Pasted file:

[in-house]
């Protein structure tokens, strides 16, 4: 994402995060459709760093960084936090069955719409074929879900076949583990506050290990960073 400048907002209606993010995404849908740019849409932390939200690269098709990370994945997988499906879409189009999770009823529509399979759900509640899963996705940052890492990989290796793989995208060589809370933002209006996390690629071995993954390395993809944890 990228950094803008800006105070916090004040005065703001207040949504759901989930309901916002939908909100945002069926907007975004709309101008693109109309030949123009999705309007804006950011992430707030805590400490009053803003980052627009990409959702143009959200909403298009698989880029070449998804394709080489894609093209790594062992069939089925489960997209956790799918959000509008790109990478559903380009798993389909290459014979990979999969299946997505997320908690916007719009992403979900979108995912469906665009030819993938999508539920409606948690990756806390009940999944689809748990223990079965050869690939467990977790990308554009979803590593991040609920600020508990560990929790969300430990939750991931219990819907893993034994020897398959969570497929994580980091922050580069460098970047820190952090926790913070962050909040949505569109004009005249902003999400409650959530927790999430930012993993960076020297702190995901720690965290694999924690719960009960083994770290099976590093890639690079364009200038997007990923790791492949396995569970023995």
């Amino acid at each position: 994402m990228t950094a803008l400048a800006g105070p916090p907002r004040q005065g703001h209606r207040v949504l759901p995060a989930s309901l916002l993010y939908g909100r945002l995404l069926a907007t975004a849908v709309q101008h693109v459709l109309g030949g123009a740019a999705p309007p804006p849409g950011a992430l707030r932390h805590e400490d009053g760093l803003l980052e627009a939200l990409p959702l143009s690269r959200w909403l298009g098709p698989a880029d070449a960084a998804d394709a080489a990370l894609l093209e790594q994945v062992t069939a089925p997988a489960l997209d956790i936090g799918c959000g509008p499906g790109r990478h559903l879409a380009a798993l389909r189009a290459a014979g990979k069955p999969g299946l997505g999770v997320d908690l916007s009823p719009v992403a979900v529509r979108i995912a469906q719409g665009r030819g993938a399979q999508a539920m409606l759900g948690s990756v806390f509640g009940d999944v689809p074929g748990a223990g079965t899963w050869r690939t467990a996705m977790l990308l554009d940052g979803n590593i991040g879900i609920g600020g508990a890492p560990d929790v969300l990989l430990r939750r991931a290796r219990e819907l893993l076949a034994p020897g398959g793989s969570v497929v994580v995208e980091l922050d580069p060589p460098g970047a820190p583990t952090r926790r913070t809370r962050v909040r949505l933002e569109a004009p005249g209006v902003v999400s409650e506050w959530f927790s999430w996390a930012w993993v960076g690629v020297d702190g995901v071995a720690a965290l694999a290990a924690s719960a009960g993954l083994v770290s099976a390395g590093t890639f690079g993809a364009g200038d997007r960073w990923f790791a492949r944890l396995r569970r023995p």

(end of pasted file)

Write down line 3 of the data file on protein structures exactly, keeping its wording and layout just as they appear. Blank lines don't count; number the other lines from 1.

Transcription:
């Amino acid at each position: 994402m990228t950094a803008l400048a800006g105070p916090p907002r004040q005065g703001h209606r207040v949504l759901p995060a989930s309901l916002l993010y939908g909100r945002l995404l069926a907007t975004a849908v709309q101008h693109v459709l109309g030949g123009a740019a999705p309007p804006p849409g950011a992430l707030r932390h805590e400490d009053g760093l803003l980052e627009a939200l990409p959702l143009s690269r959200w909403l298009g098709p698989a880029d070449a960084a998804d394709a080489a990370l894609l093209e790594q994945v062992t069939a089925p997988a489960l997209d956790i936090g799918c959000g509008p499906g790109r990478h559903l879409a380009a798993l389909r189009a290459a014979g990979k069955p999969g299946l997505g999770v997320d908690l916007s009823p719009v992403a979900v529509r979108i995912a469906q719409g665009r030819g993938a399979q999508a539920m409606l759900g948690s990756v806390f509640g009940d999944v689809p074929g748990a223990g079965t899963w050869r690939t467990a996705m977790l990308l554009d940052g979803n590593i991040g879900i609920g600020g508990a890492p560990d929790v969300l990989l430990r939750r991931a290796r219990e819907l893993l076949a034994p020897g398959g793989s969570v497929v994580v995208e980091l922050d580069p060589p460098g970047a820190p583990t952090r926790r913070t809370r962050v909040r949505l933002e569109a004009p005249g209006v902003v999400s409650e506050w959530f927790s999430w996390a930012w993993v960076g690629v020297d702190g995901v071995a720690a965290l694999a290990a924690s719960a009960g993954l083994v770290s099976a390395g590093t890639f690079g993809a364009g200038d997007r960073w990923f790791a492949r944890l396995r569970r023995p």